They’re gonna learn about your control and that you’re making decisions for them and that’s what they’re gonna learn. And so if you don’t make those little micro decisions for them, and you let them figure about themselves, and you help them make them. I mean, you know, give them advice, guiding principles however you wanna think about that, spend time with them, given them a lot of feedback, you know, as they go along depending on, kind of, the role and what they’re doing, the tasks that they’re doing, different kinds of mixes of things are appropriate. And that, I have found, is incredibly successful.
And, frankly, you can take an average person and you put them in the right environment, and they could learn something completely new and they could be quite exceptional at it. That’s where someone would say, “Well, that’s not an average person,” and I would say, “Well, no, no, no, they’re really quite average. They’re just demonstrating that they have a whole lot of potential and they’ve been able to unleash it in this particular case. But they’re just not gonna go off to some other area on their own and go off and do this again. No, you know, it’s a carefully crafted thing. It’s an environment. Its...
William: A culture.
Bruce: One’s creating a culture. Yeah.
William: So one thing that I found very interesting when you and I last spoke is, you know, when I speak to a lot of small business owners and I’m talking about, you know, business owners that do $1 million to $10 million in sales, and you’re well beyond that.
Bruce: Now we are.
William: Yeah, now you are. It’s a process right? What I find interesting is that, when I talk to business owners that do that one to ten million, they tend not to value leadership training, teaching, as much as business owners that are on top of that. I just got done with a meeting with a $30 million company that highly values that. Why do you think there is that difference between the $1 million to $10 million business owner that really doesn’t value it as much versus…what I find interesting is that, as all these larger businesses value it greatly. Why do you think that is?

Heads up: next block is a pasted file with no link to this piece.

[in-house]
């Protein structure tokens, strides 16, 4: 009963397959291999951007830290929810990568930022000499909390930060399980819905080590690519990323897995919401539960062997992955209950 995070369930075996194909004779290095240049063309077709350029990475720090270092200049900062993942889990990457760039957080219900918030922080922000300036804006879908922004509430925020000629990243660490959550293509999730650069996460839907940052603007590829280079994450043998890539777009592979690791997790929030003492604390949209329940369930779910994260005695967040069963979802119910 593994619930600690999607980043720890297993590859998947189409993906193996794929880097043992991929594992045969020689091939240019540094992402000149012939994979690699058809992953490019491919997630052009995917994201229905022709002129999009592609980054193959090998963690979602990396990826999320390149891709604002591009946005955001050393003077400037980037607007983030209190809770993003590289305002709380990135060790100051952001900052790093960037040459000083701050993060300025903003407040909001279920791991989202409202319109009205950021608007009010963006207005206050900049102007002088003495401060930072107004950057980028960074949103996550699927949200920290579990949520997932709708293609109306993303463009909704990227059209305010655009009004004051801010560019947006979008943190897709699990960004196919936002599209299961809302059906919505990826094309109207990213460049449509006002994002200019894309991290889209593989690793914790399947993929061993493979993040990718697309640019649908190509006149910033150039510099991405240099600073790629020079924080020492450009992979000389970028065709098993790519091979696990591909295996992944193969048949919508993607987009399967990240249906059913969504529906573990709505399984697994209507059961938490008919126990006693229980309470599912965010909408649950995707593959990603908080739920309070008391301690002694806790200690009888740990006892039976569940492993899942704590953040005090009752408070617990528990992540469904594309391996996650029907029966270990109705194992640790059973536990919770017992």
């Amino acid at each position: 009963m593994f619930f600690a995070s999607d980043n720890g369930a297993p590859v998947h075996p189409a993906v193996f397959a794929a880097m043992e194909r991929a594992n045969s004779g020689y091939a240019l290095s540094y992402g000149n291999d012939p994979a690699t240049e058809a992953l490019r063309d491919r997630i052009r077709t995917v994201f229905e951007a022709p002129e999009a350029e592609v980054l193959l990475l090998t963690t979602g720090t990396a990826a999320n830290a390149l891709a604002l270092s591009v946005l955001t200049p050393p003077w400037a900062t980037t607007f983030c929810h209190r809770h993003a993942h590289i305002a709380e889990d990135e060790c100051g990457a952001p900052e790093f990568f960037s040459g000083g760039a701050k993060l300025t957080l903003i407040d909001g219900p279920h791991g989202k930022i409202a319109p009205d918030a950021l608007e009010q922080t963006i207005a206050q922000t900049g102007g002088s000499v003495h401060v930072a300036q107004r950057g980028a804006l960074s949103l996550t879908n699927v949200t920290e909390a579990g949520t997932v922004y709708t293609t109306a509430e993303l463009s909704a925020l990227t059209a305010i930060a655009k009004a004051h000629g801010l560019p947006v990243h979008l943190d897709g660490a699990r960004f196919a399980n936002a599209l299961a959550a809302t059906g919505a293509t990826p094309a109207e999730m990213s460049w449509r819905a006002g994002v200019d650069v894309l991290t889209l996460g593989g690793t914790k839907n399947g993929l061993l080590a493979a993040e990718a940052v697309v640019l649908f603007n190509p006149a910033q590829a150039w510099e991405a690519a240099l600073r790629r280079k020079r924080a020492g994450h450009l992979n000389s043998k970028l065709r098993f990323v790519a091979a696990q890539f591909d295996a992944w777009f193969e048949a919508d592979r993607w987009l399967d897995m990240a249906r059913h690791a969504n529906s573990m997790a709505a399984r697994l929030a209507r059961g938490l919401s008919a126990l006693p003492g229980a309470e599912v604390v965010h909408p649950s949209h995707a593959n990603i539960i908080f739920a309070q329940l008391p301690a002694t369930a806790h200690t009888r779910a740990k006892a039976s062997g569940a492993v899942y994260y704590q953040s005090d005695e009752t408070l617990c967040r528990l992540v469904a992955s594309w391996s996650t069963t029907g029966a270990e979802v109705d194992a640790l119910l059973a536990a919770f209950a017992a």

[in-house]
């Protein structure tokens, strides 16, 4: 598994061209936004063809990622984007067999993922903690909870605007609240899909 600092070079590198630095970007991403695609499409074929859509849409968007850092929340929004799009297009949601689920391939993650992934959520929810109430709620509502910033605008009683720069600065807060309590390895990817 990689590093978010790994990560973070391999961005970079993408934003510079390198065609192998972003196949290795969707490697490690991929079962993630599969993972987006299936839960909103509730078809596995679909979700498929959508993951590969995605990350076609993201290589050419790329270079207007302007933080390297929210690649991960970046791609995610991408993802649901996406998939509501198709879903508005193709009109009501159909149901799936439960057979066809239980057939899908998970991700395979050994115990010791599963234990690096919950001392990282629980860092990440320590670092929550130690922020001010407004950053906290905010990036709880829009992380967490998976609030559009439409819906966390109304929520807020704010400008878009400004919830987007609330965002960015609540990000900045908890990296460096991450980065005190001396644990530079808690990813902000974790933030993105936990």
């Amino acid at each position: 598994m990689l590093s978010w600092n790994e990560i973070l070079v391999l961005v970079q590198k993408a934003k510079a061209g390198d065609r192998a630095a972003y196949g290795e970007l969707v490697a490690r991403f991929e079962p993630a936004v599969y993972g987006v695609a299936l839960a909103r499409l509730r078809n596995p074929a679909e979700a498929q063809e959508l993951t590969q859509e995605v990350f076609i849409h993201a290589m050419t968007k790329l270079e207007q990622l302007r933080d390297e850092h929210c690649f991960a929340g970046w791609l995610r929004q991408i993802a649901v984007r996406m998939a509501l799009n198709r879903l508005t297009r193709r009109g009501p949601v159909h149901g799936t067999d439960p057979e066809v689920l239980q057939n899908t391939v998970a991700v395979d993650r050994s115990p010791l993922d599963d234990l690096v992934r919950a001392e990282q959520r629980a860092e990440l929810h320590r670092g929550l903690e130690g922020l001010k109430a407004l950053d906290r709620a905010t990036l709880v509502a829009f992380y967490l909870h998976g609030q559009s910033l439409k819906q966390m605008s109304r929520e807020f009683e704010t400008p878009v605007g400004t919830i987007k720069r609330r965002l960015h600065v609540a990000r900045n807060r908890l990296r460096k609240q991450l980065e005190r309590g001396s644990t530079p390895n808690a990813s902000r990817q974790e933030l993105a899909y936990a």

Bruce: I think one of the things that happens…and it’s no slight on those who are starting businesses and, you know, in the early days in that, say, $1 million to $10 million range…is that, when you’re good you can do almost all of it yourself. You really can. You can make all those decisions, with ease, for everybody and so there’s a tendency…well, because I’m leading myself and I can lead all these other people, I’m okay. I won’t put a whole lot of value in leadership and I’m probably not even much thinking about myself as a leader. As things get larger, it’s like wow, hmm, can I clone myself, right?
Well no, not yet. That may not be such a good thing but what can one do, right? And what you can do is you can say, well, what I need to do is I need to delegate some of my accountability to one of my subordinates, and so I’m gonna give that to them. And I need to, of course, you know…I’ve gotta put a lot around that, right? At a minimum, I need to tell them how I thought about it and then, I mean, expect them to go out and actually do me better. Right? I mean, the ultimate attribute to a teacher, when they know their teacher is a master, is when their student does something beyond what they ever were able, you know, to teach them themselves. And so there it is…in the general sense...that’s what’s going on. I mean we could go on, but that’s the basics.
William: So, what would you say…and I agree with you, Bruce…what would you say to that business owner who says, “You know what, I wanna delegate but, you know, it’s just faster to do it myself. It’s just a lot easier just to do myself versus delegating it to somebody else. And I get to control the quality.”
Bruce: It’s usually true. There’s a lot of truth to that. You know, even today, I face those decisions myself and it’s very tempting and it’s a balance, right? We are gonna do things ourselves and there are other things that we’re not gonna do. What it comes back to, for the businessperson…and I think the larger the business gets, the more evident it becomes is, what really is my best use? What is my best use and what should I most be doing? And that could be a variety of things, right? And so I ought to be spending time doing that and then what others can do is, they can do things that…hey, I can do this better than anybody else in our company. But is that really the most important thing I could be doing? I may be doing something that, hopefully, I'm the best at it, but maybe I’m not very good at it, right? Or if I’m not the best, maybe I’m one of and that’s what we need to be doing and someone else can do this other thing. It’s a matter of balancing out that aspect of it.